Sponsor spotlight: Five essential year-end tax tips

Nancy Ekrem

Before 2022 comes to a close, take some time to review these essential items to ensure you are not missing something that could cause tax trouble when you file your tax return:

1. Take required minimum distributions (RMDs). If you are age 72 or older, you need to take RMDs from certain retirement accounts before Dec. 31 to avoid a 50% penalty. This includes most IRAs (except Roth IRAs) and 401(k)s. Your annual RMD is calculated by dividing the prior Dec. 31st balance by the life expectancy factor provided by IRS tables.

2. Watch for your Identity Protection PIN from the IRS. If you are a victim of tax-related identity theft, the IRS will mail you a one-time use identity protection personal identification number (IP PIN) as added security. The IRS mails IP PINs between mid-December and early January, so look for your IP PIN during this time period.

3. Contribute to retirement accounts. Making contributions to tax-advantaged retirement accounts like a traditional IRA or 401(k) is a great way to lower your tax liability, even if you don’t plan to itemize your deductions.

4. Harvest gains and losses. If you expect to have capital gains from your investments, selling stocks in a loss position to offset the gains will lower your tax liability. In fact, you can claim excess losses of up to $3,000 to decrease your ordinary income, such as wages from your job! Timing matters with investment sales and income taxes, so having a year-end strategy can help lower your tax bill.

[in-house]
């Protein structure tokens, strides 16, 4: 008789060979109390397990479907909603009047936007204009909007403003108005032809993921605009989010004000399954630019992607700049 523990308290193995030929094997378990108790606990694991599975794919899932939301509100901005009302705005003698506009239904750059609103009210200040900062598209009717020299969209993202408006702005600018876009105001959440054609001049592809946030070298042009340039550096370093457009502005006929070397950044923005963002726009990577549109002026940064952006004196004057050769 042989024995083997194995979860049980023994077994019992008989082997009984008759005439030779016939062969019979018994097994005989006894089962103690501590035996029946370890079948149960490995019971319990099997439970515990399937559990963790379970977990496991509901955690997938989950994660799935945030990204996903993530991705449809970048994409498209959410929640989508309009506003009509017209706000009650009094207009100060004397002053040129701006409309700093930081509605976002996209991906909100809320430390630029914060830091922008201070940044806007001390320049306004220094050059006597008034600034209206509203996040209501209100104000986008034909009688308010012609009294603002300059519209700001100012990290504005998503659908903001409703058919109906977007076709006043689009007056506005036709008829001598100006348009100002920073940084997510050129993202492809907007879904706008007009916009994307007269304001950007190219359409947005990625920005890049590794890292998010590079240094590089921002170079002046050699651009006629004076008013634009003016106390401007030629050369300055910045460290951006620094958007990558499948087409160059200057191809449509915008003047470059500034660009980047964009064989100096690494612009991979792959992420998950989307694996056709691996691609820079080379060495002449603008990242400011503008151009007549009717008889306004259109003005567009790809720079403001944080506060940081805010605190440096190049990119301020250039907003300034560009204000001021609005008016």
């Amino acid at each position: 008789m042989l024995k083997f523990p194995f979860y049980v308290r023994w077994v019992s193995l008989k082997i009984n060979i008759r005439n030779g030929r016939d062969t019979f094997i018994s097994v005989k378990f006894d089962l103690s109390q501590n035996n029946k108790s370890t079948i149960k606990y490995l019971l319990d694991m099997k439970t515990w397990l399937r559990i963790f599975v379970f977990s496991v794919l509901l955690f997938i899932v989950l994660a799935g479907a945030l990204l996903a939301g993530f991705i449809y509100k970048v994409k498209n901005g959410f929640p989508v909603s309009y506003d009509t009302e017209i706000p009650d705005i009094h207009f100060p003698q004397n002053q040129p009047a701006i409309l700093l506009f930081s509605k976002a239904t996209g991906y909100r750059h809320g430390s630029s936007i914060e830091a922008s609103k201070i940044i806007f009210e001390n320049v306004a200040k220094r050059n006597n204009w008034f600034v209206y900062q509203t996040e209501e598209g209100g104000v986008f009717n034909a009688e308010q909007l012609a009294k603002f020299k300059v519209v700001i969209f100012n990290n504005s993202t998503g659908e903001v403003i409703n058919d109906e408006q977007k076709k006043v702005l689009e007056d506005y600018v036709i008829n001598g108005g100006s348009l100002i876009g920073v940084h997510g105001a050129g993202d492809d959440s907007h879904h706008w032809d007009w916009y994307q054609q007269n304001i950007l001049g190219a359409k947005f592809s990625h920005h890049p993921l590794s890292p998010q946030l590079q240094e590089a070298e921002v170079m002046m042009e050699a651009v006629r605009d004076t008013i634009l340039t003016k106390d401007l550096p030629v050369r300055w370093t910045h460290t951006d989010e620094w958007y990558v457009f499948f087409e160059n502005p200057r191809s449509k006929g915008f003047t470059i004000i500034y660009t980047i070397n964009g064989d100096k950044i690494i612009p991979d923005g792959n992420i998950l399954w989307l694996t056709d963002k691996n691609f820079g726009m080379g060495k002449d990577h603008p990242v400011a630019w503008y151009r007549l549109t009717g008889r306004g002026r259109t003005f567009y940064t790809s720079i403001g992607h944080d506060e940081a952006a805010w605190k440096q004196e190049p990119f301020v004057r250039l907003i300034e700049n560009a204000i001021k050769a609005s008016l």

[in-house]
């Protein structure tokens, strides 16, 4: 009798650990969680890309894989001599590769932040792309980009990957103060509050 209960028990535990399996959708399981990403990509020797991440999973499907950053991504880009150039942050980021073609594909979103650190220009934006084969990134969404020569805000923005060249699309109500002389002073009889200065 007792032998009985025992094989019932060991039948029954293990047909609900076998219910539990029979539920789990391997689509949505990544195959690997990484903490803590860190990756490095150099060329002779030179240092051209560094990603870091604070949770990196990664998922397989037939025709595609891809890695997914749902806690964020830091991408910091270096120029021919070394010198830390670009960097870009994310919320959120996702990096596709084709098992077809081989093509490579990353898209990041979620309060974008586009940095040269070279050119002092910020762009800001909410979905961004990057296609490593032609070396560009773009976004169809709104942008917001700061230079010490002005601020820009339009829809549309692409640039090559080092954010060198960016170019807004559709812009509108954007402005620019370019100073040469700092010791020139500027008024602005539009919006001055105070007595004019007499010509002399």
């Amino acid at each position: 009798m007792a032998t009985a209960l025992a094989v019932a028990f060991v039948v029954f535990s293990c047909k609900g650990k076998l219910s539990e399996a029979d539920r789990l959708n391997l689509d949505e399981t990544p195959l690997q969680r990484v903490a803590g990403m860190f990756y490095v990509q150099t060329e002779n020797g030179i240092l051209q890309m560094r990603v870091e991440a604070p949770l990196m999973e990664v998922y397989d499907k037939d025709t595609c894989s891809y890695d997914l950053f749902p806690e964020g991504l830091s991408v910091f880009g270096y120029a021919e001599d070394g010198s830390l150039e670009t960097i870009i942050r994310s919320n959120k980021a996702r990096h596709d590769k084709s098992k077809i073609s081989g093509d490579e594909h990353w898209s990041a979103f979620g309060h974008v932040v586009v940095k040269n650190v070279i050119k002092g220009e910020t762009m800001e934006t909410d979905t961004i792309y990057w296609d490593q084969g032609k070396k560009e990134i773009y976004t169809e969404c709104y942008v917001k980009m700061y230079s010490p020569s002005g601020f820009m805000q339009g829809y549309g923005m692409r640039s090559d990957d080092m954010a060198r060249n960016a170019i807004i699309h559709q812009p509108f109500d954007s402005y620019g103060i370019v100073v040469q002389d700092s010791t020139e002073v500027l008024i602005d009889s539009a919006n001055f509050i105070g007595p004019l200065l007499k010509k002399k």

5. Make last-minute tax moves. Here are a few ideas worth considering:
• Donate to charity to maximize itemized deductions
• Make a tax-efficient withdrawal from your retirement account if you are over age 59½
• Take advantage of 2022’s gift-giving limit of $16,000 per person ($32,000 if married)
• If you own a small business, delay receipt of income from 2022 into 2023, or accelerate expenses from 2023 into 2022.

Understanding your current situation and having a plan will help maximize your year-end tax savings.

— By Nancy J. Ekrem, CPA
Managing Shareholder
Certified Public Accountants & Business Consultants




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